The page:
On May 26, 2015, the US Department of State Directorate of Defense Trade Controls (DDTC) issued a proposed rule (80 Fed. Reg. 30,001) that would amend the International Traffic in Arms Regulations (ITAR) to clarify requirements for the registration and licensing of US person individuals, whether located in the United States or abroad, who provide defense services while employed by foreign, non-US persons (e.g., entities or organizations). DDTC will accept comments for 60 days until July 27, 2015. In particular, DDTC has requested comment from foreign persons who currently employ or are contemplating engaging US persons as regular employees or long-term contract employees (one year or more), as well as from current or future employees and contractors themselves.
Some of the more significant changes or clarifications in the proposed rule include: (1) a clear requirement that US persons employed by foreign persons in the United States or abroad, unless they are already employed by an ITAR-registered entity or a subsidiary or affiliate identified on the registration statement, must individually register (i.e., as an exporter of defense services); (2) absent an exemption, the natural US person must obtain a DSP-5 license to provide defense services to a foreign person, or otherwise be employed by a foreign affiliate or subsidiary of a US ITAR-registrant that has valid TAA or MLA in place where the US-registrant can demonstrate its ability to ensure compliance by the natural US person with the ITAR; and (3) the establishment of exemptions from licensing for US persons (a) working in support of an active Foreign Military Sales (FMS) contract, or (b) employed by foreign persons who are providing defense services exclusively in North Atlantic Treaty Organization (NATO) and European Union member countries as well as Australia, New Zealand, Japan, and/or Switzerland (so called “NATO-plus” countries).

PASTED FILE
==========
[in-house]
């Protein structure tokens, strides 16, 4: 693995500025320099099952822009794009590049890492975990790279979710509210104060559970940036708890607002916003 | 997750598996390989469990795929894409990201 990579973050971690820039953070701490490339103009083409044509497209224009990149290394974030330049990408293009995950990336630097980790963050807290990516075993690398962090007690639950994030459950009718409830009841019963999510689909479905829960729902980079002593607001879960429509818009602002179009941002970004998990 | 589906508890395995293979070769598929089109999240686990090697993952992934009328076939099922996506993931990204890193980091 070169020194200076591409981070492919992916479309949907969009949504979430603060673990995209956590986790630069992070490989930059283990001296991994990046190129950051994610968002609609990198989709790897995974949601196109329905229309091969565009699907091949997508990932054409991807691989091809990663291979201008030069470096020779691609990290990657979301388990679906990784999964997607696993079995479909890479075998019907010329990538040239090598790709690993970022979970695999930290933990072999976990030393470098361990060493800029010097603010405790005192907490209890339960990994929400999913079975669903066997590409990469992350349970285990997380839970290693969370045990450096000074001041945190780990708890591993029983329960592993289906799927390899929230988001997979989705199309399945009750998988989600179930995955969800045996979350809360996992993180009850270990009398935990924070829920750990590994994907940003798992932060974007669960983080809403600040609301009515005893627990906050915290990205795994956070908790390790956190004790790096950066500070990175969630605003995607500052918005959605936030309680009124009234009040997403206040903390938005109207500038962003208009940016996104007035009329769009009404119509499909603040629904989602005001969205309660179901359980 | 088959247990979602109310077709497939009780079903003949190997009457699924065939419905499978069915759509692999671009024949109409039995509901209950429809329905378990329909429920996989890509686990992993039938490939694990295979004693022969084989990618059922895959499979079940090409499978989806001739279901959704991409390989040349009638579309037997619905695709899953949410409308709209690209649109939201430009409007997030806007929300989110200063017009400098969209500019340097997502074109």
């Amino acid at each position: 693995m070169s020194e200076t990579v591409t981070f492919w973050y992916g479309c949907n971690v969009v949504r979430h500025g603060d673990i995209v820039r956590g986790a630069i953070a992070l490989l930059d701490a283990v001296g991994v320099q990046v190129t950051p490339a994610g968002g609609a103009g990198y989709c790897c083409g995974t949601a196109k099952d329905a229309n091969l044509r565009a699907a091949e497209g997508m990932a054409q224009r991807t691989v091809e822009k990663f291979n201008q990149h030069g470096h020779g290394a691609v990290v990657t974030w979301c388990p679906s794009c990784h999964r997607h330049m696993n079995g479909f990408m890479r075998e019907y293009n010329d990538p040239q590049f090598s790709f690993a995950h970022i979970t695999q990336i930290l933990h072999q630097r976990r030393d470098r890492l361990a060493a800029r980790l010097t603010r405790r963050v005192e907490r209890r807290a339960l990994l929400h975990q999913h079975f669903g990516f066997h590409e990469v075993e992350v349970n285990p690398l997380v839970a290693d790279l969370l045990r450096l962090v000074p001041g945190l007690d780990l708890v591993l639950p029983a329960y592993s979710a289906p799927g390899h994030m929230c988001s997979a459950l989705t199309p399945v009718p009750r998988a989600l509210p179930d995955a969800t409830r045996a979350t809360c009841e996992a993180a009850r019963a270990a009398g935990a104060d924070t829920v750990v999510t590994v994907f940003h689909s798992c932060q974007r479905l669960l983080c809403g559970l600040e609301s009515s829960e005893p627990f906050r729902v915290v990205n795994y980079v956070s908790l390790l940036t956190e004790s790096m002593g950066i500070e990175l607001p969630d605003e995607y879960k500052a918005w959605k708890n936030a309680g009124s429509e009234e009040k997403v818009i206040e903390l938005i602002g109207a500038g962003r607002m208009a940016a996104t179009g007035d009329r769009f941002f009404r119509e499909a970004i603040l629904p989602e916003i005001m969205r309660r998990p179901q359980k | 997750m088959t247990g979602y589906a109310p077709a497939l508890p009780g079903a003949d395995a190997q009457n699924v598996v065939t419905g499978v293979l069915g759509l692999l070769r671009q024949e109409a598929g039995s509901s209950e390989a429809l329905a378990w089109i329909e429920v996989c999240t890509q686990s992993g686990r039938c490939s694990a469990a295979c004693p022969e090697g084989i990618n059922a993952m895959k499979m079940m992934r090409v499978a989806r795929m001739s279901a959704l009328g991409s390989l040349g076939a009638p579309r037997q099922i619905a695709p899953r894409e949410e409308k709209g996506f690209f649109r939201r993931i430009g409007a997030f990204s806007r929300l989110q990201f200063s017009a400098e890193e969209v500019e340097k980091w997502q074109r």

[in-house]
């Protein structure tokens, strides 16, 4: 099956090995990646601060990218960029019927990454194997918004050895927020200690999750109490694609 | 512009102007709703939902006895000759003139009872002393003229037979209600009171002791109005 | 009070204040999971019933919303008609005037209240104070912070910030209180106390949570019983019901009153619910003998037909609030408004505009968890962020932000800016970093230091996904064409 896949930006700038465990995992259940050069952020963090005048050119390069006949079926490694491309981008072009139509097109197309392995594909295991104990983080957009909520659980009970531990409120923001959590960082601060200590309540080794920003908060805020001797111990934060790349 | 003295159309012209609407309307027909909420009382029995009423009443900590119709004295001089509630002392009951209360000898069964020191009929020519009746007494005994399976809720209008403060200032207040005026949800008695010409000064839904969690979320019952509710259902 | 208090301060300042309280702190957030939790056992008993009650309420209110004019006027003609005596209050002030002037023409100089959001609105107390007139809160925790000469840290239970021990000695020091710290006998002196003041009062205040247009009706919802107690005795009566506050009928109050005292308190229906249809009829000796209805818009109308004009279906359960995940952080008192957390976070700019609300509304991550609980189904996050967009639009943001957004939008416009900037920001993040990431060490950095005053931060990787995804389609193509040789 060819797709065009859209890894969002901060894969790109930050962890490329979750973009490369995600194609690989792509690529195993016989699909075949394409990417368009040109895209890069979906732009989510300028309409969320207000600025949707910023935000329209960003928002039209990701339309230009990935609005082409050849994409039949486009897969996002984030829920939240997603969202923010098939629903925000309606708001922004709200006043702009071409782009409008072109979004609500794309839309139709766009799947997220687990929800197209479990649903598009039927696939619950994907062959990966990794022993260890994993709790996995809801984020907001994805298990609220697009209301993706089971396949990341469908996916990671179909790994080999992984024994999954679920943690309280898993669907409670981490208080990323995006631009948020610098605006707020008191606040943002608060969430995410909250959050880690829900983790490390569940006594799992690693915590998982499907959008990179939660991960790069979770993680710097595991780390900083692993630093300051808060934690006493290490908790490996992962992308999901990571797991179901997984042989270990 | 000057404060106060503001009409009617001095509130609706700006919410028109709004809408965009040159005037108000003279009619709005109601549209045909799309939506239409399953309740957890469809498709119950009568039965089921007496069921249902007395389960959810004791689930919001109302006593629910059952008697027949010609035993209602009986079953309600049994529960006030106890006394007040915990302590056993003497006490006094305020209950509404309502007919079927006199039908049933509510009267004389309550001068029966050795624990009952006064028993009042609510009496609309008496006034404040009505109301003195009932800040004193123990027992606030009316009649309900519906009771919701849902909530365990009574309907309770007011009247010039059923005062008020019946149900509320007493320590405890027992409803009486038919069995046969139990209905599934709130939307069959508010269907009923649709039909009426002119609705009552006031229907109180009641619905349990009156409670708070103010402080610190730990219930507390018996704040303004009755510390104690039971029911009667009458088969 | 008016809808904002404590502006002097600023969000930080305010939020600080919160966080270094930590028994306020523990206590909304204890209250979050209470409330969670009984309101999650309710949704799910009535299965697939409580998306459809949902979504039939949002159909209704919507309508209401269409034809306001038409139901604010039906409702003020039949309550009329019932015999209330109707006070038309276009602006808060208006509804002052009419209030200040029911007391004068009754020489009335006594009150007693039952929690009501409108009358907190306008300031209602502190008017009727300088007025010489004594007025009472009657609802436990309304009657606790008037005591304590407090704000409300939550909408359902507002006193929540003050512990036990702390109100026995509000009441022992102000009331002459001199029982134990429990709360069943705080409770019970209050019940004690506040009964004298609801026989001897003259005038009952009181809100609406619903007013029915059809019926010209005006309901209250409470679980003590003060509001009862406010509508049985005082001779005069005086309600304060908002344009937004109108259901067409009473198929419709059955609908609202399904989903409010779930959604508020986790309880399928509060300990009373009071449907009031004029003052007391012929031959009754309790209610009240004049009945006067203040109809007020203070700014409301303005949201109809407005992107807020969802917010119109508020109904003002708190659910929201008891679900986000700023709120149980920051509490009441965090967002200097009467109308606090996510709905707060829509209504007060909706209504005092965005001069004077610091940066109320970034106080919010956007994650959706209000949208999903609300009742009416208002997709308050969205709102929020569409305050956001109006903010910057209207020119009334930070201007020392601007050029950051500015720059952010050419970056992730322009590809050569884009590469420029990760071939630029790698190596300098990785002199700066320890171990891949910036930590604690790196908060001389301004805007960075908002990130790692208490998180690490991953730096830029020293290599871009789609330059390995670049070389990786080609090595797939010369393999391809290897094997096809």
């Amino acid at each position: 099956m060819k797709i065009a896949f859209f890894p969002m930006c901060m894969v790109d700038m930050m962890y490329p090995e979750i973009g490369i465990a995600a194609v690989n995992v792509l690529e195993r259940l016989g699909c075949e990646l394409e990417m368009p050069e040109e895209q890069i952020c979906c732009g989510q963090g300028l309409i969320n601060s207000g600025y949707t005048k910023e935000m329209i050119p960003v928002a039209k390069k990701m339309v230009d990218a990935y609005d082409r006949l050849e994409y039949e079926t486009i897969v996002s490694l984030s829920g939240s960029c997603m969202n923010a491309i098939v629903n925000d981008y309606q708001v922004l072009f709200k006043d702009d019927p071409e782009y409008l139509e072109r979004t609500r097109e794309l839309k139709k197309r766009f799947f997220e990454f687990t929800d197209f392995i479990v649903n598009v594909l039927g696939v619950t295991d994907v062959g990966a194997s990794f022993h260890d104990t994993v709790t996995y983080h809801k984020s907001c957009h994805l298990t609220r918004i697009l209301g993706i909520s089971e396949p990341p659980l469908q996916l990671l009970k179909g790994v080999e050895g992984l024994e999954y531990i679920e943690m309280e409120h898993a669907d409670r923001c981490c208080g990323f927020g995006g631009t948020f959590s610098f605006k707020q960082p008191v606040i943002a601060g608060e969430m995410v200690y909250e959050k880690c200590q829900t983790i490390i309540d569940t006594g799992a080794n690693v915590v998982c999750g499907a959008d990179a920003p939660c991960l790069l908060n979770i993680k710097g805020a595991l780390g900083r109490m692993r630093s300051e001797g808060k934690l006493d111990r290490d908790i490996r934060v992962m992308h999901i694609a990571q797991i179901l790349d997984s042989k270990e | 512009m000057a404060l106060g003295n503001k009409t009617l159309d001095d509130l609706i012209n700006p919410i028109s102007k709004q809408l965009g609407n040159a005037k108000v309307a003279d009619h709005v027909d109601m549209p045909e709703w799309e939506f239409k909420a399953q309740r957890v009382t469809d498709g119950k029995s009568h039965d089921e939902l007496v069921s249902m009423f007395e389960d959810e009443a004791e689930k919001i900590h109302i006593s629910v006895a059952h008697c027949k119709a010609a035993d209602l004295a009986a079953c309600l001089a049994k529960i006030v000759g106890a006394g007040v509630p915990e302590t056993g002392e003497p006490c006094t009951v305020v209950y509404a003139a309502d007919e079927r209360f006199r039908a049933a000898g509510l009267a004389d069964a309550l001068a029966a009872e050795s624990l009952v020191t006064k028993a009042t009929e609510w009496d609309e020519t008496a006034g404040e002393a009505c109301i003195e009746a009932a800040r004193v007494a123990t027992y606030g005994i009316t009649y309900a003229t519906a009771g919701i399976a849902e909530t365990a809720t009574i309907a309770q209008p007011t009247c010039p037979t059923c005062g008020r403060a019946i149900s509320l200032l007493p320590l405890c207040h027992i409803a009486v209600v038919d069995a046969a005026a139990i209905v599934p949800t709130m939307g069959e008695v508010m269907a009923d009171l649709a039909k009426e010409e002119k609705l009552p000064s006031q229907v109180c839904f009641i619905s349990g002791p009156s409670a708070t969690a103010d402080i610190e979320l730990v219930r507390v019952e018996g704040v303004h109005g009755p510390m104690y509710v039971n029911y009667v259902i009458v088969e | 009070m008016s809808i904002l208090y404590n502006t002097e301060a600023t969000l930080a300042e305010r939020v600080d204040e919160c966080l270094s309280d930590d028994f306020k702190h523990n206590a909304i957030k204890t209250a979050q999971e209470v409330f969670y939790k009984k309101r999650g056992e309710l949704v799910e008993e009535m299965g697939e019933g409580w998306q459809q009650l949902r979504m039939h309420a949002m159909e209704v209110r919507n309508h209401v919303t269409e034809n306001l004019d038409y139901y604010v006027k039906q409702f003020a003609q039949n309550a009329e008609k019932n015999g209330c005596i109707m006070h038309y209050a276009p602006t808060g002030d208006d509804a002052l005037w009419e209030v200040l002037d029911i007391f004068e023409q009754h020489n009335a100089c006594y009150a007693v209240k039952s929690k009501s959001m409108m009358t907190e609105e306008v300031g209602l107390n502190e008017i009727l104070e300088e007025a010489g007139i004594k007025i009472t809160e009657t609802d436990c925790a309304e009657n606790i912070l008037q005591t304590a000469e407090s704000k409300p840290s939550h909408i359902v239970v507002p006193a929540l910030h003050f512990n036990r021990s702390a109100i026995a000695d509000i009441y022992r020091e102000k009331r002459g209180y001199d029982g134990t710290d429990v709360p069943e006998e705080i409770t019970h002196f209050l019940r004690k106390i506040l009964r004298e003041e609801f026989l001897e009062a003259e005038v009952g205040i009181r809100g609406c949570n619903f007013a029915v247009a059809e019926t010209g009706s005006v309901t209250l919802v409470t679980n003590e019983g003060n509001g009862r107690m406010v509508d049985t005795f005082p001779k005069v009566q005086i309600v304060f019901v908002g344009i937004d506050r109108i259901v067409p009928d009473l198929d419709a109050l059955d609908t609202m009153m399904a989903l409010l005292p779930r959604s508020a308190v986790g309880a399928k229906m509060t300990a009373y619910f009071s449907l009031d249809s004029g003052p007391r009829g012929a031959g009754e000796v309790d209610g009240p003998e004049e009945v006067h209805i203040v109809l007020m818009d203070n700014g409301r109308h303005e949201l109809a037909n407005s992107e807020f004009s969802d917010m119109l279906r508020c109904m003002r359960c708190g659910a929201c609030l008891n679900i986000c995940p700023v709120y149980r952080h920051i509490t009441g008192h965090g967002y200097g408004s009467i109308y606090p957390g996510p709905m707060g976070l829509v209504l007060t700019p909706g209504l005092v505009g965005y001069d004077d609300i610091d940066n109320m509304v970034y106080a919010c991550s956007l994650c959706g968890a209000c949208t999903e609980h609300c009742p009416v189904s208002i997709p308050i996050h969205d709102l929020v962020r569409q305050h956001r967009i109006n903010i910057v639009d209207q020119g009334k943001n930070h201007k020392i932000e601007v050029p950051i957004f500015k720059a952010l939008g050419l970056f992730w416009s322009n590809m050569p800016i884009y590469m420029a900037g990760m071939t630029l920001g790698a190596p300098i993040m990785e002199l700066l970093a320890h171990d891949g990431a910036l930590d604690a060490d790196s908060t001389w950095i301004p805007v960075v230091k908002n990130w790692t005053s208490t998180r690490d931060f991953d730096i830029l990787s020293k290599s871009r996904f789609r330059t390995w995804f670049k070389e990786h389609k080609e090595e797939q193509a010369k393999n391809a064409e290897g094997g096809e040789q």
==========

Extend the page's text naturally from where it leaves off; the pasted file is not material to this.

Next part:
Under the proposed rule, the registration requirement would apply to commercial activities “by any person who engages in the business of furnishing defense services wherever located,” even though there is no further explanation or commentary about the scope of this language and a previous DDTC proposed rule regarding defense services in 2013 (which has not yet been implemented) notes that mere employment of a natural US person by a foreign person is not itself a defense service. Additionally, the NATO-plus licensing exemption, set forth in proposed section 124.17, would have a number of conditions, including that no ITAR-controlled technical data be transferred in the process of providing the defense service. The same restriction would apply in the context of the FMS contract exemption, as well as a requirement that the defense services be identified in the Letter of Acceptance (LOA).